The President of France's Anti-Doping Agency resigns


By Play the Game
The president of France’s anti-doping agency (AFLD), Pierre Bordry, announced his resignation Friday after a five year tenure in which he had several clashed with cycling officials and with Lance Armstrong.

Pierre Bordry told AP that he will step down as soon as his successor is appointed. "The agency structured and organized itself during this five-year spell," Bordry told AP in a phone interview. "And I'm glad that the World Anti-Doping Agency says in its statistics that the AFLD is the most efficient agency in the world."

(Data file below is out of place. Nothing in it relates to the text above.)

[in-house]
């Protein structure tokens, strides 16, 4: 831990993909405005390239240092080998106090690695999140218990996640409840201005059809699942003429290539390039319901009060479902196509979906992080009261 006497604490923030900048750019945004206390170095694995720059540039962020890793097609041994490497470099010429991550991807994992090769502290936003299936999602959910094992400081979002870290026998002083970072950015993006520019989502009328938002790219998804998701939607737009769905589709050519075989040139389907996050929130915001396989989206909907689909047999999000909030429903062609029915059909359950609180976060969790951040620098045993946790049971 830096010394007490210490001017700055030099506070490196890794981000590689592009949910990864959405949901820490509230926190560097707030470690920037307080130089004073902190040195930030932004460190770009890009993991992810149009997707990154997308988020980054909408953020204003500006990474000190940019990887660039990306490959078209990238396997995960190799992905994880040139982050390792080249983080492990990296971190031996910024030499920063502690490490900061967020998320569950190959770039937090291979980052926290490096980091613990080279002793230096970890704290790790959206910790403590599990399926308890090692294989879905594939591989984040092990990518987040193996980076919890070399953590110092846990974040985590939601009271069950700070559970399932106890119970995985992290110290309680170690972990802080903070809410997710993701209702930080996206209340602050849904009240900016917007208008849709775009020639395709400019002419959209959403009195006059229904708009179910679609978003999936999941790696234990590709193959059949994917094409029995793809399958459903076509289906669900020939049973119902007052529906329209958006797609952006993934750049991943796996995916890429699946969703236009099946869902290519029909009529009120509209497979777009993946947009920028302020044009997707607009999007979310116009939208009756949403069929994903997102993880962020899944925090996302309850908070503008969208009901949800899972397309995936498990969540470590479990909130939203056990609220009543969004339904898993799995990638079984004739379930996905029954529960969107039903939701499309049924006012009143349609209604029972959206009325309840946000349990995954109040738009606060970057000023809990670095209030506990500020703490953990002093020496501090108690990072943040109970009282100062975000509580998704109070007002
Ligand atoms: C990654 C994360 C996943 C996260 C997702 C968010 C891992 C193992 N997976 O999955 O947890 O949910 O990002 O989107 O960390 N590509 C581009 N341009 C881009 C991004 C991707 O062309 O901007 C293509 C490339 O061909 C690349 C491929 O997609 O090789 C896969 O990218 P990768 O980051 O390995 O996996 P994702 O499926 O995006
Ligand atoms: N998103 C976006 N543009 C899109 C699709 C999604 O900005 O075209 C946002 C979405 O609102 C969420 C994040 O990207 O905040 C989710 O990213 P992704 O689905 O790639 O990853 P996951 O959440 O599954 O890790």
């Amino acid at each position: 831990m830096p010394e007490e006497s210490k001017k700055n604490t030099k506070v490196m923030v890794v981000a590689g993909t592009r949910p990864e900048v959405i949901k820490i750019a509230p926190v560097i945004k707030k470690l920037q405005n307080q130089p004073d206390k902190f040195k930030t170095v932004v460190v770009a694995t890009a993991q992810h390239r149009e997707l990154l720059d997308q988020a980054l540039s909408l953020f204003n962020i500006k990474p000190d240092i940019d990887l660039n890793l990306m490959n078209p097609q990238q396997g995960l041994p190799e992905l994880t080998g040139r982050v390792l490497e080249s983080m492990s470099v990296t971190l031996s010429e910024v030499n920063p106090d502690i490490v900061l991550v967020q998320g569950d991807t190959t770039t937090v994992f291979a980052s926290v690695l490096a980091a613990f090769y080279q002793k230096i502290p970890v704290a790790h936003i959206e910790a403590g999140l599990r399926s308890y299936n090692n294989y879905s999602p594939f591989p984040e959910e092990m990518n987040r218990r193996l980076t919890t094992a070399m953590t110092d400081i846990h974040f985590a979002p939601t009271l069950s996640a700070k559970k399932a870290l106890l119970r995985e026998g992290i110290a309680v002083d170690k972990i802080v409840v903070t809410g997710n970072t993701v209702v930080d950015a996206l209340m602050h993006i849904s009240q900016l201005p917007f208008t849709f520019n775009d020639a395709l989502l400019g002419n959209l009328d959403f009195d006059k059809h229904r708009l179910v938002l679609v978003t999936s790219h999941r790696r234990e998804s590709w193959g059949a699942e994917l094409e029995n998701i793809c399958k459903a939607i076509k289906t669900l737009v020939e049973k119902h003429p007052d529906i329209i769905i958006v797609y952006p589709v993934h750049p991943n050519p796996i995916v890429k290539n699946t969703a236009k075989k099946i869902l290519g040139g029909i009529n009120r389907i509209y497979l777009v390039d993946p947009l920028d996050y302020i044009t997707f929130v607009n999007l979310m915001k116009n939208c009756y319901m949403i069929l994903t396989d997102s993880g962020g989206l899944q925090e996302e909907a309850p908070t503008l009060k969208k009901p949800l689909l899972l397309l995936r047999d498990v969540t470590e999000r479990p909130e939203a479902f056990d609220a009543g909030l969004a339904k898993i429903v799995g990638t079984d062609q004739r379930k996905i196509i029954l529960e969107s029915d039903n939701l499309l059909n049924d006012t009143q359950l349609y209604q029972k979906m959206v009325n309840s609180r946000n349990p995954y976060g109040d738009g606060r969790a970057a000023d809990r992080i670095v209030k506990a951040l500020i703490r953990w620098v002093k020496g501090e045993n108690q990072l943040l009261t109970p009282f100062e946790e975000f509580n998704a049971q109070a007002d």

Bordry refused to give any reason for his resignation, but has long battled with French authorities regarding proper funding for the agency.

During his presidency, Bordry has been in several rows, most notably with the International Cycling Union (UCI), which he accused of giving Lance Armstrong's then Astana team special treatment in the 2009 Tour de France.

The 71-year-old Bordry always has had a tense relationship with Armstrong, and promised last week to cooperate fully with a U.S. federal investigation into organised doping in professional cycling, including Armstrong.



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